Slaves cut down all stalks of sugar which was one of the hardest jobs on the plantation (Document 8A). Since there was so much work to do on a plantation a 500 acre plantation could have a minimum of 300 slaves working long painful days (Document 6A). Slaves were put through tons of work and since they were slaves they were not paid and the only people that were paid were overseers (Document 7A). Slaves were highly common on plantations and did the hardest and the majority of the jobs
During this time period, blacks had many different statuses. Some were slaves forever, some were like indentured servants. They were allowed to actually own property, get married and after they served their time they were freed. Slaves were at the bottom of the social order but the individuals above them were not much better. The white people that were poor did not have as many hardships because they always thought at least they were not slaves, even though they were towards the bottom of the social structure.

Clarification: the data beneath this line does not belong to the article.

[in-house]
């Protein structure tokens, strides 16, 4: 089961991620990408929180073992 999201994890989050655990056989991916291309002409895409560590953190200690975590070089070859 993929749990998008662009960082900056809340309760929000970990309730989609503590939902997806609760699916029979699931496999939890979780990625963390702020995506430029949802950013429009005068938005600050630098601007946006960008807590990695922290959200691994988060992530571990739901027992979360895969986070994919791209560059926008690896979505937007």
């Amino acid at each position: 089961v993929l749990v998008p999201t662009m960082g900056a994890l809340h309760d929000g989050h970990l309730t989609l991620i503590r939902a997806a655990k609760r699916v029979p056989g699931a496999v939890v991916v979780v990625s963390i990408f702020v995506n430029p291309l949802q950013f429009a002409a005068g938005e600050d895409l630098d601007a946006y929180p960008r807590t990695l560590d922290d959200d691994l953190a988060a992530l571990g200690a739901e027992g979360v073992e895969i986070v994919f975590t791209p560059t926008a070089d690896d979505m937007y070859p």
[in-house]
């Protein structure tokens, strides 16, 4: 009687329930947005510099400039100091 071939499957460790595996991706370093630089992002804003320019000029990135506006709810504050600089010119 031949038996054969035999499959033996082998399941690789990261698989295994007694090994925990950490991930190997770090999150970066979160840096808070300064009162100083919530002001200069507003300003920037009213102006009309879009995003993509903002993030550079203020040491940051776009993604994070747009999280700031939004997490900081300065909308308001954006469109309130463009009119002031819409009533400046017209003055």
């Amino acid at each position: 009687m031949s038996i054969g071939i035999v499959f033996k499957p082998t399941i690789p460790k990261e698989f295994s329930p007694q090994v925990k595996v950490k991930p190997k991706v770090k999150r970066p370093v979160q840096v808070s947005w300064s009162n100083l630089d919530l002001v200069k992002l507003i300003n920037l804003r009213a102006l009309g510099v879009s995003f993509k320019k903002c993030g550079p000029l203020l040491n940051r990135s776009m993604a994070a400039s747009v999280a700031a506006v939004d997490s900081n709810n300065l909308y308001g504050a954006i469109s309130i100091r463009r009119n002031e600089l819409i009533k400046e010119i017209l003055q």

The increase in profits led to the demand for more slaves to help plant and harvest the cotton. The slaves were no longer needed in the removal of seeds from cotton but were needed in increase numbers for planting and harvesting. There was a direct correlation between the increase in cotton production and the increase in slave populations
Slaves usually worked in the fields all day and some worked in the house of the owner of the farm or plantation. “Each worker could raise about three acres of tobacco, but it was expensive to buy or lease a slave. The farmer had to balance the cost of an extra worker against the profit he would gain from planting more acres of tobacco. Small planters usually had fewer than five slaves, including children” (“What Was the Role of Children on an 18th-century Virginia Farm?”). Because there were few slaves on many of the smaller farms it was hard for slaves to make families.